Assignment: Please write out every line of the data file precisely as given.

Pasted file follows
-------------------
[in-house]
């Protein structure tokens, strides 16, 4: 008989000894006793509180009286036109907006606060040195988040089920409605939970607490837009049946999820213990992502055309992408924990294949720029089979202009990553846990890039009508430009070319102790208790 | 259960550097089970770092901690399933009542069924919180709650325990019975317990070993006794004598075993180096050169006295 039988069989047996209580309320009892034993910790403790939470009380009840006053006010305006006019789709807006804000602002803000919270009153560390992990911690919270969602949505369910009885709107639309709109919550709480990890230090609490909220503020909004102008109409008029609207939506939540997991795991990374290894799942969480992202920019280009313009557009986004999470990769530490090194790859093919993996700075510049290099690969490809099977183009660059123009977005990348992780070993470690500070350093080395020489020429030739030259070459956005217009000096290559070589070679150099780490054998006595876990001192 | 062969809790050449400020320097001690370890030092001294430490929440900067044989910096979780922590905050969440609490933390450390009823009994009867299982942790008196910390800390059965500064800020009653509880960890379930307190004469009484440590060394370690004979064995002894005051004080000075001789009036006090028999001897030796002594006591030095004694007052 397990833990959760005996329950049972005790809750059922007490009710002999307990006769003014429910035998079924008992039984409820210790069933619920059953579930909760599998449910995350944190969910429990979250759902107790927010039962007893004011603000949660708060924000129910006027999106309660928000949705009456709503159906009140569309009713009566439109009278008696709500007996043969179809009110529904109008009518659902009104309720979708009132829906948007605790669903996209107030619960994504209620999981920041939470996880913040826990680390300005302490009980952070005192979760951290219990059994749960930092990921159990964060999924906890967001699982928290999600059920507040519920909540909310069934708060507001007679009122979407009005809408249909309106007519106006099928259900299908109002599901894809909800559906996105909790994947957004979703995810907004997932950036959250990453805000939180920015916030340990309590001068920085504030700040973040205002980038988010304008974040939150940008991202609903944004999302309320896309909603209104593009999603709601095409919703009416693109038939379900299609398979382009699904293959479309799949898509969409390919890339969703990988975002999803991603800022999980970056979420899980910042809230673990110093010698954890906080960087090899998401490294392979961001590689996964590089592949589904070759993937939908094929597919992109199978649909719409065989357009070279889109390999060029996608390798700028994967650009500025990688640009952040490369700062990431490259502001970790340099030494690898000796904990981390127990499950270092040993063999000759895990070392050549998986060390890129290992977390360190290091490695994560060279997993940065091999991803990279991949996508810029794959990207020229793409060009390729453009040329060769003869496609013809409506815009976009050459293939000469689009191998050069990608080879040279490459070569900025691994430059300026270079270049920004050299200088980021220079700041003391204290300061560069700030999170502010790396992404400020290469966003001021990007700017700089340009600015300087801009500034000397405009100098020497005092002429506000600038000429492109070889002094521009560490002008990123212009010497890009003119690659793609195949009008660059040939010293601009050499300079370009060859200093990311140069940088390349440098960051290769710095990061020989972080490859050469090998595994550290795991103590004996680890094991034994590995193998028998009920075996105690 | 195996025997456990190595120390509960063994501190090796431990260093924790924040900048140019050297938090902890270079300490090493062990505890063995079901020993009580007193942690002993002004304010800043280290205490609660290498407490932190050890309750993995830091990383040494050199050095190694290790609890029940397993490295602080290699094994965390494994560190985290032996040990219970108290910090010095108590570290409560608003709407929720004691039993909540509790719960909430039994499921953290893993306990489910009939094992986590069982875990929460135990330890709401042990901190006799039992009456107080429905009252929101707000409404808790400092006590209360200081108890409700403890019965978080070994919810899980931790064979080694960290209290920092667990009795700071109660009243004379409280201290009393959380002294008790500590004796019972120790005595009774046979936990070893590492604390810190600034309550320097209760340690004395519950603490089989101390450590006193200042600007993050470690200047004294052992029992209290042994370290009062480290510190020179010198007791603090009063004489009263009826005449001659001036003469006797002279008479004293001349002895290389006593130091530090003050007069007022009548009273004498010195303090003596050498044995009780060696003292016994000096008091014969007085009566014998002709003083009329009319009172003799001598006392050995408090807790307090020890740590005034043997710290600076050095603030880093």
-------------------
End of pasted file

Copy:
[in-house]
């Protein structure tokens, strides 16, 4: 008989000894006793509180009286036109907006606060040195988040089920409605939970607490837009049946999820213990992502055309992408924990294949720029089979202009990553846990890039009508430009070319102790208790 | 259960550097089970770092901690399933009542069924919180709650325990019975317990070993006794004598075993180096050169006295 039988069989047996209580309320009892034993910790403790939470009380009840006053006010305006006019789709807006804000602002803000919270009153560390992990911690919270969602949505369910009885709107639309709109919550709480990890230090609490909220503020909004102008109409008029609207939506939540997991795991990374290894799942969480992202920019280009313009557009986004999470990769530490090194790859093919993996700075510049290099690969490809099977183009660059123009977005990348992780070993470690500070350093080395020489020429030739030259070459956005217009000096290559070589070679150099780490054998006595876990001192 | 062969809790050449400020320097001690370890030092001294430490929440900067044989910096979780922590905050969440609490933390450390009823009994009867299982942790008196910390800390059965500064800020009653509880960890379930307190004469009484440590060394370690004979064995002894005051004080000075001789009036006090028999001897030796002594006591030095004694007052 397990833990959760005996329950049972005790809750059922007490009710002999307990006769003014429910035998079924008992039984409820210790069933619920059953579930909760599998449910995350944190969910429990979250759902107790927010039962007893004011603000949660708060924000129910006027999106309660928000949705009456709503159906009140569309009713009566439109009278008696709500007996043969179809009110529904109008009518659902009104309720979708009132829906948007605790669903996209107030619960994504209620999981920041939470996880913040826990680390300005302490009980952070005192979760951290219990059994749960930092990921159990964060999924906890967001699982928290999600059920507040519920909540909310069934708060507001007679009122979407009005809408249909309106007519106006099928259900299908109002599901894809909800559906996105909790994947957004979703995810907004997932950036959250990453805000939180920015916030340990309590001068920085504030700040973040205002980038988010304008974040939150940008991202609903944004999302309320896309909603209104593009999603709601095409919703009416693109038939379900299609398979382009699904293959479309799949898509969409390919890339969703990988975002999803991603800022999980970056979420899980910042809230673990110093010698954890906080960087090899998401490294392979961001590689996964590089592949589904070759993937939908094929597919992109199978649909719409065989357009070279889109390999060029996608390798700028994967650009500025990688640009952040490369700062990431490259502001970790340099030494690898000796904990981390127990499950270092040993063999000759895990070392050549998986060390890129290992977390360190290091490695994560060279997993940065091999991803990279991949996508810029794959990207020229793409060009390729453009040329060769003869496609013809409506815009976009050459293939000469689009191998050069990608080879040279490459070569900025691994430059300026270079270049920004050299200088980021220079700041003391204290300061560069700030999170502010790396992404400020290469966003001021990007700017700089340009600015300087801009500034000397405009100098020497005092002429506000600038000429492109070889002094521009560490002008990123212009010497890009003119690659793609195949009008660059040939010293601009050499300079370009060859200093990311140069940088390349440098960051290769710095990061020989972080490859050469090998595994550290795991103590004996680890094991034994590995193998028998009920075996105690 | 195996025997456990190595120390509960063994501190090796431990260093924790924040900048140019050297938090902890270079300490090493062990505890063995079901020993009580007193942690002993002004304010800043280290205490609660290498407490932190050890309750993995830091990383040494050199050095190694290790609890029940397993490295602080290699094994965390494994560190985290032996040990219970108290910090010095108590570290409560608003709407929720004691039993909540509790719960909430039994499921953290893993306990489910009939094992986590069982875990929460135990330890709401042990901190006799039992009456107080429905009252929101707000409404808790400092006590209360200081108890409700403890019965978080070994919810899980931790064979080694960290209290920092667990009795700071109660009243004379409280201290009393959380002294008790500590004796019972120790005595009774046979936990070893590492604390810190600034309550320097209760340690004395519950603490089989101390450590006193200042600007993050470690200047004294052992029992209290042994370290009062480290510190020179010198007791603090009063004489009263009826005449001659001036003469006797002279008479004293001349002895290389006593130091530090003050007069007022009548009273004498010195303090003596050498044995009780060696003292016994000096008091014969007085009566014998002709003083009329009319009172003799001598006392050995408090807790307090020890740590005034043997710290600076050095603030880093």